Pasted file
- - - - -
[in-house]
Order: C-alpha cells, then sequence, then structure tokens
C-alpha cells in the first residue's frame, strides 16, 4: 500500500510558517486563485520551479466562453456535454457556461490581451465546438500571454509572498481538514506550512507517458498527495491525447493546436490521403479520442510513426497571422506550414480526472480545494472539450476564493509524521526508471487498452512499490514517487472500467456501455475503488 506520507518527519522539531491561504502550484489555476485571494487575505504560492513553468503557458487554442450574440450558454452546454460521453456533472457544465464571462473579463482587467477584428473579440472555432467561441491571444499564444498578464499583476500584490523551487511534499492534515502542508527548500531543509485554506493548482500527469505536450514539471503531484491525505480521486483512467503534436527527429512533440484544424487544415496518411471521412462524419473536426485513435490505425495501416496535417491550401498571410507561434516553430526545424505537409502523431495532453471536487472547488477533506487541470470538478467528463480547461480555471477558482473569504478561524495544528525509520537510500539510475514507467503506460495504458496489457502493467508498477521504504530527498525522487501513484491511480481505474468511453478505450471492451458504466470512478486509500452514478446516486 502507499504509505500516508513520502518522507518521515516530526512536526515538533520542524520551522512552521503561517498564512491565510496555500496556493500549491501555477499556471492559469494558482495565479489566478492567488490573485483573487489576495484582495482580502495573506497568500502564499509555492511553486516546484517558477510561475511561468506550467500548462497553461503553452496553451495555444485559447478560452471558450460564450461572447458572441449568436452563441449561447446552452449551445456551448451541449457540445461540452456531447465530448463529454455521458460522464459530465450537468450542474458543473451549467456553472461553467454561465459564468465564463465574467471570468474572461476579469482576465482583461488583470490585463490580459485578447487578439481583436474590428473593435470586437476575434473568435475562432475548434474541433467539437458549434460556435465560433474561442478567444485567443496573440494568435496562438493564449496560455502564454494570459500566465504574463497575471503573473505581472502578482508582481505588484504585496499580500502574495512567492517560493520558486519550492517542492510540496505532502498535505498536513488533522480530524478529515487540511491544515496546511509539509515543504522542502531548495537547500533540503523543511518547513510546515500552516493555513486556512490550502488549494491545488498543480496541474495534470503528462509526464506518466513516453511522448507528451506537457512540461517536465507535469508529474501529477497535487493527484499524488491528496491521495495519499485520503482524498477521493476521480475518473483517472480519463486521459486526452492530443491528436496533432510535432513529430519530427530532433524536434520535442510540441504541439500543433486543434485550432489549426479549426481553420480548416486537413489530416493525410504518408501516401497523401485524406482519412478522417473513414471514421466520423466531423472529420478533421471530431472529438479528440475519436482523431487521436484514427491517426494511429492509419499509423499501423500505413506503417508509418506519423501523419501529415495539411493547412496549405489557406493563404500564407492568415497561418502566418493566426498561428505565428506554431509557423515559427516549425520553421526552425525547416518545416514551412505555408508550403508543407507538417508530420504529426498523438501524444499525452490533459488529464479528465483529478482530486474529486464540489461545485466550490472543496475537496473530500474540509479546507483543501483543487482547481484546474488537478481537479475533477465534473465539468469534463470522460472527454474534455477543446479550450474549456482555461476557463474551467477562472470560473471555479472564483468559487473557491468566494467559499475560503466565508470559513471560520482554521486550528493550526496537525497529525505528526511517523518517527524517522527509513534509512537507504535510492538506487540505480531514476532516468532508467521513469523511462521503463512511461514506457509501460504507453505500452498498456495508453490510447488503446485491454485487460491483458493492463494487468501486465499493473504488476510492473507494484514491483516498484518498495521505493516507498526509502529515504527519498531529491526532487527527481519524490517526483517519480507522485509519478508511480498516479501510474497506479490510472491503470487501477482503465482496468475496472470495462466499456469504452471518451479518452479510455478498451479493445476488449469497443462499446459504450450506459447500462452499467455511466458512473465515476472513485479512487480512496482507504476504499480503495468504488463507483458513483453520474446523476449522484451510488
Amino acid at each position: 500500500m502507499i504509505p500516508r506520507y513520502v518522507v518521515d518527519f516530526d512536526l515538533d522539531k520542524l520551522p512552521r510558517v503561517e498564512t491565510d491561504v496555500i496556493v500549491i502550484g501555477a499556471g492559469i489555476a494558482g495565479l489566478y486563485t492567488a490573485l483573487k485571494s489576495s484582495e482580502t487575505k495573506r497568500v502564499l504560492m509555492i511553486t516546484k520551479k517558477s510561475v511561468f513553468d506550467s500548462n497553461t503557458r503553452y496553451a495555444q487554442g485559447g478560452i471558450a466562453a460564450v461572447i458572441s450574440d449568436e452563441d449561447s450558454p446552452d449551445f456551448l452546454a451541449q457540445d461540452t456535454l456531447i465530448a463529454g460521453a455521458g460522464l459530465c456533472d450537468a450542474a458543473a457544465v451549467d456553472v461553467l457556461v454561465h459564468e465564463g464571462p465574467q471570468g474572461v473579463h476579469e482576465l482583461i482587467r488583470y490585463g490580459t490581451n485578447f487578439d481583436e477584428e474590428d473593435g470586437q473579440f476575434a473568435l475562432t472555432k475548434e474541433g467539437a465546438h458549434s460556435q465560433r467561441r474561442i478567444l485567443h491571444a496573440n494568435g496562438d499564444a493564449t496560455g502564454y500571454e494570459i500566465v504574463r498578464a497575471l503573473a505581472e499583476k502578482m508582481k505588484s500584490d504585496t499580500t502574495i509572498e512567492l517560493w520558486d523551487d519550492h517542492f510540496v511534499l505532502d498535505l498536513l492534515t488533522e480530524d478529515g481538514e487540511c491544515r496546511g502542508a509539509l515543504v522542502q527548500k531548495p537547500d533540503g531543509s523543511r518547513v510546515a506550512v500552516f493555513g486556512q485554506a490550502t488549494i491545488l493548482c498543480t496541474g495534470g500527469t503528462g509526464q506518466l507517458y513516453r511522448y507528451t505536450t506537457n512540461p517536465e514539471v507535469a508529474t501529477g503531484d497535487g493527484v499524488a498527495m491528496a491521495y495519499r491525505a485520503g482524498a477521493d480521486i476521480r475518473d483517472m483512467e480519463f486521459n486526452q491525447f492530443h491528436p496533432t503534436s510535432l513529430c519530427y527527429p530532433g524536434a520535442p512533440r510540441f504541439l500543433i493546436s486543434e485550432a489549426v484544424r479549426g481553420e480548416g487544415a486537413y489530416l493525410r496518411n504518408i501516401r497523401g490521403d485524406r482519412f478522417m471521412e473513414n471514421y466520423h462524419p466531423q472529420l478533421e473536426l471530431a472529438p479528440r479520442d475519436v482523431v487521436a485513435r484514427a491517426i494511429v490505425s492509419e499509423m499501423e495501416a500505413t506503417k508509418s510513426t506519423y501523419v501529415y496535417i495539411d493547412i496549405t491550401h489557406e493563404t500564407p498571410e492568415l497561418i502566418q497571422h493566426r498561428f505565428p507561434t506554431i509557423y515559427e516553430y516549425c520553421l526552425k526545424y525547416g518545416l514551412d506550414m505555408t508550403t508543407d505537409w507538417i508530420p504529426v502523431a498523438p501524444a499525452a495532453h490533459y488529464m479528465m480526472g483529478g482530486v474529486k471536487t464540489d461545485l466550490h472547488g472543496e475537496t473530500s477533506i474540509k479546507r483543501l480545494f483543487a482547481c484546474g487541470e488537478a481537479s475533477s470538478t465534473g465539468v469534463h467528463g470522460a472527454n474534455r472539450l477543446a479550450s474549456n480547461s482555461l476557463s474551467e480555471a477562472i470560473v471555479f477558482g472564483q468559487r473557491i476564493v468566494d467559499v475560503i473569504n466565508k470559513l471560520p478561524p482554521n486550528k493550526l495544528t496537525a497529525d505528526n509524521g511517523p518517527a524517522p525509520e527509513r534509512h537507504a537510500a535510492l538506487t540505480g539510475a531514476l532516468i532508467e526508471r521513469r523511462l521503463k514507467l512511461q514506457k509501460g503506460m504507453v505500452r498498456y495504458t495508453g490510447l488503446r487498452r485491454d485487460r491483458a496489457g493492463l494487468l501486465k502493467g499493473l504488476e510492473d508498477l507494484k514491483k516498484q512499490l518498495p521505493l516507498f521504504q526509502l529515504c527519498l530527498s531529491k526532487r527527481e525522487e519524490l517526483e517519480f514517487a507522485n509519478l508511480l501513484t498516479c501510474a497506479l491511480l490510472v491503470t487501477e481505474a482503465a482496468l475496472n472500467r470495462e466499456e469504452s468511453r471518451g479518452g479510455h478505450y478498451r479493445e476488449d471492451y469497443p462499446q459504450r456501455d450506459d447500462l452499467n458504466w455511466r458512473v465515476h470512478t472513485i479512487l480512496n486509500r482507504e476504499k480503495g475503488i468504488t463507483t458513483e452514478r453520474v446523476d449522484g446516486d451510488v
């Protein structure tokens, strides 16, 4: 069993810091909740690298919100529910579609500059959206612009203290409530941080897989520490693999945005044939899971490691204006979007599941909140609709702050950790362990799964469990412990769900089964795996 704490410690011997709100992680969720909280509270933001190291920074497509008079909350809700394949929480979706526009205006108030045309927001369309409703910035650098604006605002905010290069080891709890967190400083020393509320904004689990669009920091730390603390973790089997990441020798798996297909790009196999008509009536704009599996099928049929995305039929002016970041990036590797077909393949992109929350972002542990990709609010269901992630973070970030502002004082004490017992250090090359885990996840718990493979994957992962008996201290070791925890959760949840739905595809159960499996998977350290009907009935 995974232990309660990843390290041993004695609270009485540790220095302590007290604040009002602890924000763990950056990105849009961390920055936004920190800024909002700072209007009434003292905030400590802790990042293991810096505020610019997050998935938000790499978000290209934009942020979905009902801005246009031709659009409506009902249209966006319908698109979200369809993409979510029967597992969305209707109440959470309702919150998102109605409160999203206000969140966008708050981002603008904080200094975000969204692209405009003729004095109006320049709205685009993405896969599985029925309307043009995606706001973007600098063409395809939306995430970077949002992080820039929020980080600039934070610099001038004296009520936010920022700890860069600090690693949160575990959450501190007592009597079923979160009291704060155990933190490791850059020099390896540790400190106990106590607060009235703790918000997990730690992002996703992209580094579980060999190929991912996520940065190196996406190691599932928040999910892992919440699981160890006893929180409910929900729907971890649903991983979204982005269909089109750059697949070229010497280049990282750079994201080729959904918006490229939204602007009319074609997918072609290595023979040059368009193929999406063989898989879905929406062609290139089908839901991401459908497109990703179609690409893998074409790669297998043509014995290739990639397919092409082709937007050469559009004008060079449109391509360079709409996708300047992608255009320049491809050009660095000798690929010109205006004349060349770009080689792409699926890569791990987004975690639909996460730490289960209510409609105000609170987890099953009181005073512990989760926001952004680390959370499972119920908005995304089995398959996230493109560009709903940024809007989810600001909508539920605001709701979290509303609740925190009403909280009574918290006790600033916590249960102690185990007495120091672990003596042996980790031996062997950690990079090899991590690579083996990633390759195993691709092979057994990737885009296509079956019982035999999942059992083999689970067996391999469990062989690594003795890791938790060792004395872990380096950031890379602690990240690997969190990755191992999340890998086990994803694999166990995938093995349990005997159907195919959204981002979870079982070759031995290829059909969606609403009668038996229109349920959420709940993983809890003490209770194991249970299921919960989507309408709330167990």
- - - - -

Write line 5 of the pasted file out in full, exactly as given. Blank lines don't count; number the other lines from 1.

């Protein structure tokens, strides 16, 4: 069993810091909740690298919100529910579609500059959206612009203290409530941080897989520490693999945005044939899971490691204006979007599941909140609709702050950790362990799964469990412990769900089964795996 704490410690011997709100992680969720909280509270933001190291920074497509008079909350809700394949929480979706526009205006108030045309927001369309409703910035650098604006605002905010290069080891709890967190400083020393509320904004689990669009920091730390603390973790089997990441020798798996297909790009196999008509009536704009599996099928049929995305039929002016970041990036590797077909393949992109929350972002542990990709609010269901992630973070970030502002004082004490017992250090090359885990996840718990493979994957992962008996201290070791925890959760949840739905595809159960499996998977350290009907009935 995974232990309660990843390290041993004695609270009485540790220095302590007290604040009002602890924000763990950056990105849009961390920055936004920190800024909002700072209007009434003292905030400590802790990042293991810096505020610019997050998935938000790499978000290209934009942020979905009902801005246009031709659009409506009902249209966006319908698109979200369809993409979510029967597992969305209707109440959470309702919150998102109605409160999203206000969140966008708050981002603008904080200094975000969204692209405009003729004095109006320049709205685009993405896969599985029925309307043009995606706001973007600098063409395809939306995430970077949002992080820039929020980080600039934070610099001038004296009520936010920022700890860069600090690693949160575990959450501190007592009597079923979160009291704060155990933190490791850059020099390896540790400190106990106590607060009235703790918000997990730690992002996703992209580094579980060999190929991912996520940065190196996406190691599932928040999910892992919440699981160890006893929180409910929900729907971890649903991983979204982005269909089109750059697949070229010497280049990282750079994201080729959904918006490229939204602007009319074609997918072609290595023979040059368009193929999406063989898989879905929406062609290139089908839901991401459908497109990703179609690409893998074409790669297998043509014995290739990639397919092409082709937007050469559009004008060079449109391509360079709409996708300047992608255009320049491809050009660095000798690929010109205006004349060349770009080689792409699926890569791990987004975690639909996460730490289960209510409609105000609170987890099953009181005073512990989760926001952004680390959370499972119920908005995304089995398959996230493109560009709903940024809007989810600001909508539920605001709701979290509303609740925190009403909280009574918290006790600033916590249960102690185990007495120091672990003596042996980790031996062997950690990079090899991590690579083996990633390759195993691709092979057994990737885009296509079956019982035999999942059992083999689970067996391999469990062989690594003795890791938790060792004395872990380096950031890379602690990240690997969190990755191992999340890998086990994803694999166990995938093995349990005997159907195919959204981002979870079982070759031995290829059909969606609403009668038996229109349920959420709940993983809890003490209770194991249970299921919960989507309408709330167990």